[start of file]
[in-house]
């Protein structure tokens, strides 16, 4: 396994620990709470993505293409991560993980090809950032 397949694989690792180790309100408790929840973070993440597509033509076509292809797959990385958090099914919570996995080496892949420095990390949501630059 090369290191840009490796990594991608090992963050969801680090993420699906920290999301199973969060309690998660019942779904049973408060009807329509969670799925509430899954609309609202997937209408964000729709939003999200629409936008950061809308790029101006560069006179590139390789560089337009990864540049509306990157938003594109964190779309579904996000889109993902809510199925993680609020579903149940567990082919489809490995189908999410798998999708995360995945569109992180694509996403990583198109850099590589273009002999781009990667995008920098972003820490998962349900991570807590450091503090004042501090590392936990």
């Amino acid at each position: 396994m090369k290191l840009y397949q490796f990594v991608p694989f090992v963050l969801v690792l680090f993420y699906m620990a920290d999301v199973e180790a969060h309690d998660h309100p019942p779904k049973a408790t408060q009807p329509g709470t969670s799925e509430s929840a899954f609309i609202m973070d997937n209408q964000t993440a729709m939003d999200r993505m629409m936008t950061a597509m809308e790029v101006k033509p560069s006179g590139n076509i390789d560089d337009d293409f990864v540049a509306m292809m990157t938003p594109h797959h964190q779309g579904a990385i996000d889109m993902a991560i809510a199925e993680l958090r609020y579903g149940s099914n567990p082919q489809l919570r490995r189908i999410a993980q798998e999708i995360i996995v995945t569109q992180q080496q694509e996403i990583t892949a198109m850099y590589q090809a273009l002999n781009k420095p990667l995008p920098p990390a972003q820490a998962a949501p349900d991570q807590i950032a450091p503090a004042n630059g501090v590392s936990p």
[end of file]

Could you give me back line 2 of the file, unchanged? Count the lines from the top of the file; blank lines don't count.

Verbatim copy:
């Protein structure tokens, strides 16, 4: 396994620990709470993505293409991560993980090809950032 397949694989690792180790309100408790929840973070993440597509033509076509292809797959990385958090099914919570996995080496892949420095990390949501630059 090369290191840009490796990594991608090992963050969801680090993420699906920290999301199973969060309690998660019942779904049973408060009807329509969670799925509430899954609309609202997937209408964000729709939003999200629409936008950061809308790029101006560069006179590139390789560089337009990864540049509306990157938003594109964190779309579904996000889109993902809510199925993680609020579903149940567990082919489809490995189908999410798998999708995360995945569109992180694509996403990583198109850099590589273009002999781009990667995008920098972003820490998962349900991570807590450091503090004042501090590392936990």